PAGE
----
• Real-Time Reporting: Field analyses provide for faster delineation of drill targets for timely, defensible data for operational decisions and financial reporting back to management and/or investors.
  • Increased Sample Density: Running more assays in the field allows for finer grid resolution and the ability to send prequalified samples to an off-site laboratory. With improved statistics, this high-density analysis produces a more comprehensive picture of the target than the exclusive use of the traditional bag and lab method.
  •  XRF has a multitude of applications in mining. Exploration: Portable XRF analyzers provide fast acquisition of geochemical data for rapid delineation of anomalous zones and the in-depth, quantitative analysis of metal concentrations for geochemical mapping. Lead times are reduced, which can be critical if the exploration season is short. Quarry operations: Quickly obtaining accurate exploration assay data to guide mining operations is one of the biggest obstacles to optimal productivity. Portable XRF analyzers allow geologists to rapidly acquire and send XRF data to quarry laboratory and operations management personnel allows for easy collaboration and informed decisions. Oil and gas exploration: Portable XRF analyzers are valuable for upstream exploration and production, offering rapid, on-site chemical analysis of rocks, cuttings, and cores that can be used for identifying formations and determining mineral composition of the rock. Industrial minerals: Portable XRF analyzers are an emerging instrument of choice for in-quarry exploration and evaluating the composition of raw materials such as phosphate, potash, gypsum, and limestone for industrial use.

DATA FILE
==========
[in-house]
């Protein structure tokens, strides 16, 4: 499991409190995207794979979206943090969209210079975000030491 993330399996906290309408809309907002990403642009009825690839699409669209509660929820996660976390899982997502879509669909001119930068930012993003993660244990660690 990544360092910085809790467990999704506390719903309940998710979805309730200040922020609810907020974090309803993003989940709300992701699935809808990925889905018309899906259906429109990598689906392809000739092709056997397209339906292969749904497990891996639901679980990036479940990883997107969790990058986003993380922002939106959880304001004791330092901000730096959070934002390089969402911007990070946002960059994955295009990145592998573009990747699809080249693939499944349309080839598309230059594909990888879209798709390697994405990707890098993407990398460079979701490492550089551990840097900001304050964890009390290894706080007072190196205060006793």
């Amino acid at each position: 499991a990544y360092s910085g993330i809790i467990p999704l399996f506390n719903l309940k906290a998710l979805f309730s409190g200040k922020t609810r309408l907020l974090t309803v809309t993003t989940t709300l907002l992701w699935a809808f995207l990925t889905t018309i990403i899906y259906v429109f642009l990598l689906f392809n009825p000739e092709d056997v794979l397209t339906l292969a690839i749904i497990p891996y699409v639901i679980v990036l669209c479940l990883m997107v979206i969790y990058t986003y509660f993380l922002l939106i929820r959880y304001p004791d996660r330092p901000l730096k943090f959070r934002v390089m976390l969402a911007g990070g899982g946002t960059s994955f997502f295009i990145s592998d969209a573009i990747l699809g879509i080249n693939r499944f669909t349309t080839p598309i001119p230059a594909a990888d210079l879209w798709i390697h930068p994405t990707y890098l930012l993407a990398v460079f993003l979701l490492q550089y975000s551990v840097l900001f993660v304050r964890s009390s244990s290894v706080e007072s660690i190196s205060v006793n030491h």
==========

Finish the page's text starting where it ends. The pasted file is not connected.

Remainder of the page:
• XRF is accurate with or without sample preparation. Handheld XRF analyzers are designed for simple point-and-shoot operation. Sample preparation may or may not be necessary depending on your application and acceptable accuracy. XRF without sample preparation can generate reliable data about many elements, particularly base metals, when decisions must be made on the spot. When higher accuracy is required, sample preparation can be accomplished in the field in minutes and then analyzed with portable instruments for lab-comparable results.